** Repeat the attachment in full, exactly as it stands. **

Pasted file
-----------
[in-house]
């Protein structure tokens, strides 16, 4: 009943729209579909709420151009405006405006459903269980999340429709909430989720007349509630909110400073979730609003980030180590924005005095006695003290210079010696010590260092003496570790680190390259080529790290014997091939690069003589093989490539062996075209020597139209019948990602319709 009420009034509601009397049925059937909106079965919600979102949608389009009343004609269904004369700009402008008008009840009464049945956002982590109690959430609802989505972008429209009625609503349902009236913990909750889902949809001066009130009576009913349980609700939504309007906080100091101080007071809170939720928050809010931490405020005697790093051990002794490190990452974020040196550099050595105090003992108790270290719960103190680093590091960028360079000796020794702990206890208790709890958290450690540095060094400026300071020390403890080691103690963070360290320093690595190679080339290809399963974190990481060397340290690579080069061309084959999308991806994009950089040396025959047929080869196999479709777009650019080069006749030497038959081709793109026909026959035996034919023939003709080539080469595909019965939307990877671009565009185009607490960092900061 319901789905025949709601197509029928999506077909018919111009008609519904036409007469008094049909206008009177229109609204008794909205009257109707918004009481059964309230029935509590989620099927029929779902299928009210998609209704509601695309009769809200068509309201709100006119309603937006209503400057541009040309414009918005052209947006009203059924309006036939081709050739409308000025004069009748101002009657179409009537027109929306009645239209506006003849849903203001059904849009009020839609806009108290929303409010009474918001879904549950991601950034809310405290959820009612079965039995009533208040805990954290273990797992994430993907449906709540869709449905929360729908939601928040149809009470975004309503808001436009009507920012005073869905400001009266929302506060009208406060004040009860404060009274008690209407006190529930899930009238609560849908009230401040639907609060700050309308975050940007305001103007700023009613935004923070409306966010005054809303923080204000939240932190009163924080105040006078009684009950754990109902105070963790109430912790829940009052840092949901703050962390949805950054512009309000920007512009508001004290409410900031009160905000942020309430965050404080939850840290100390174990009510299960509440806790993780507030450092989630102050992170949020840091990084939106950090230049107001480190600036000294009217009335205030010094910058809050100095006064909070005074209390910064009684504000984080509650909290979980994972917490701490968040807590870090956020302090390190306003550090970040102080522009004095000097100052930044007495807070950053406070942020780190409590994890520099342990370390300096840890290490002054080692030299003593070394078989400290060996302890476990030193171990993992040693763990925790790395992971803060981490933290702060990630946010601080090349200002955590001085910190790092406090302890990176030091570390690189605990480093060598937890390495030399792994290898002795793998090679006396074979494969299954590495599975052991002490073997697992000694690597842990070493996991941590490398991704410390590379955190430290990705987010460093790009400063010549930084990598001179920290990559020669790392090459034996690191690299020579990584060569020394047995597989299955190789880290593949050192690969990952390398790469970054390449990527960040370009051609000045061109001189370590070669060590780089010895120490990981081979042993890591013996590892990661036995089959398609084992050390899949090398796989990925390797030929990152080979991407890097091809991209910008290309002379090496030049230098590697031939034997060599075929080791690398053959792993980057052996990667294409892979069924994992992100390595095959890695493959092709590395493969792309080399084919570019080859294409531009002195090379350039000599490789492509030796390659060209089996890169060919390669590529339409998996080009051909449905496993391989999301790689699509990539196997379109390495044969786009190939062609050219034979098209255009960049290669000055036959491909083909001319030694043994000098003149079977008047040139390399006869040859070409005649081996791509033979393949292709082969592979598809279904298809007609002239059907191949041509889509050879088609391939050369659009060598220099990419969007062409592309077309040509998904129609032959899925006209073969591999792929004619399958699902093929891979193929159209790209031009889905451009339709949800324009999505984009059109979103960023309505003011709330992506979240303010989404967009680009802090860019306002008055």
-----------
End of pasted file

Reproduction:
[in-house]
């Protein structure tokens, strides 16, 4: 009943729209579909709420151009405006405006459903269980999340429709909430989720007349509630909110400073979730609003980030180590924005005095006695003290210079010696010590260092003496570790680190390259080529790290014997091939690069003589093989490539062996075209020597139209019948990602319709 009420009034509601009397049925059937909106079965919600979102949608389009009343004609269904004369700009402008008008009840009464049945956002982590109690959430609802989505972008429209009625609503349902009236913990909750889902949809001066009130009576009913349980609700939504309007906080100091101080007071809170939720928050809010931490405020005697790093051990002794490190990452974020040196550099050595105090003992108790270290719960103190680093590091960028360079000796020794702990206890208790709890958290450690540095060094400026300071020390403890080691103690963070360290320093690595190679080339290809399963974190990481060397340290690579080069061309084959999308991806994009950089040396025959047929080869196999479709777009650019080069006749030497038959081709793109026909026959035996034919023939003709080539080469595909019965939307990877671009565009185009607490960092900061 319901789905025949709601197509029928999506077909018919111009008609519904036409007469008094049909206008009177229109609204008794909205009257109707918004009481059964309230029935509590989620099927029929779902299928009210998609209704509601695309009769809200068509309201709100006119309603937006209503400057541009040309414009918005052209947006009203059924309006036939081709050739409308000025004069009748101002009657179409009537027109929306009645239209506006003849849903203001059904849009009020839609806009108290929303409010009474918001879904549950991601950034809310405290959820009612079965039995009533208040805990954290273990797992994430993907449906709540869709449905929360729908939601928040149809009470975004309503808001436009009507920012005073869905400001009266929302506060009208406060004040009860404060009274008690209407006190529930899930009238609560849908009230401040639907609060700050309308975050940007305001103007700023009613935004923070409306966010005054809303923080204000939240932190009163924080105040006078009684009950754990109902105070963790109430912790829940009052840092949901703050962390949805950054512009309000920007512009508001004290409410900031009160905000942020309430965050404080939850840290100390174990009510299960509440806790993780507030450092989630102050992170949020840091990084939106950090230049107001480190600036000294009217009335205030010094910058809050100095006064909070005074209390910064009684504000984080509650909290979980994972917490701490968040807590870090956020302090390190306003550090970040102080522009004095000097100052930044007495807070950053406070942020780190409590994890520099342990370390300096840890290490002054080692030299003593070394078989400290060996302890476990030193171990993992040693763990925790790395992971803060981490933290702060990630946010601080090349200002955590001085910190790092406090302890990176030091570390690189605990480093060598937890390495030399792994290898002795793998090679006396074979494969299954590495599975052991002490073997697992000694690597842990070493996991941590490398991704410390590379955190430290990705987010460093790009400063010549930084990598001179920290990559020669790392090459034996690191690299020579990584060569020394047995597989299955190789880290593949050192690969990952390398790469970054390449990527960040370009051609000045061109001189370590070669060590780089010895120490990981081979042993890591013996590892990661036995089959398609084992050390899949090398796989990925390797030929990152080979991407890097091809991209910008290309002379090496030049230098590697031939034997060599075929080791690398053959792993980057052996990667294409892979069924994992992100390595095959890695493959092709590395493969792309080399084919570019080859294409531009002195090379350039000599490789492509030796390659060209089996890169060919390669590529339409998996080009051909449905496993391989999301790689699509990539196997379109390495044969786009190939062609050219034979098209255009960049290669000055036959491909083909001319030694043994000098003149079977008047040139390399006869040859070409005649081996791509033979393949292709082969592979598809279904298809007609002239059907191949041509889509050879088609391939050369659009060598220099990419969007062409592309077309040509998904129609032959899925006209073969591999792929004619399958699902093929891979193929159209790209031009889905451009339709949800324009999505984009059109979103960023309505003011709330992506979240303010989404967009680009802090860019306002008055």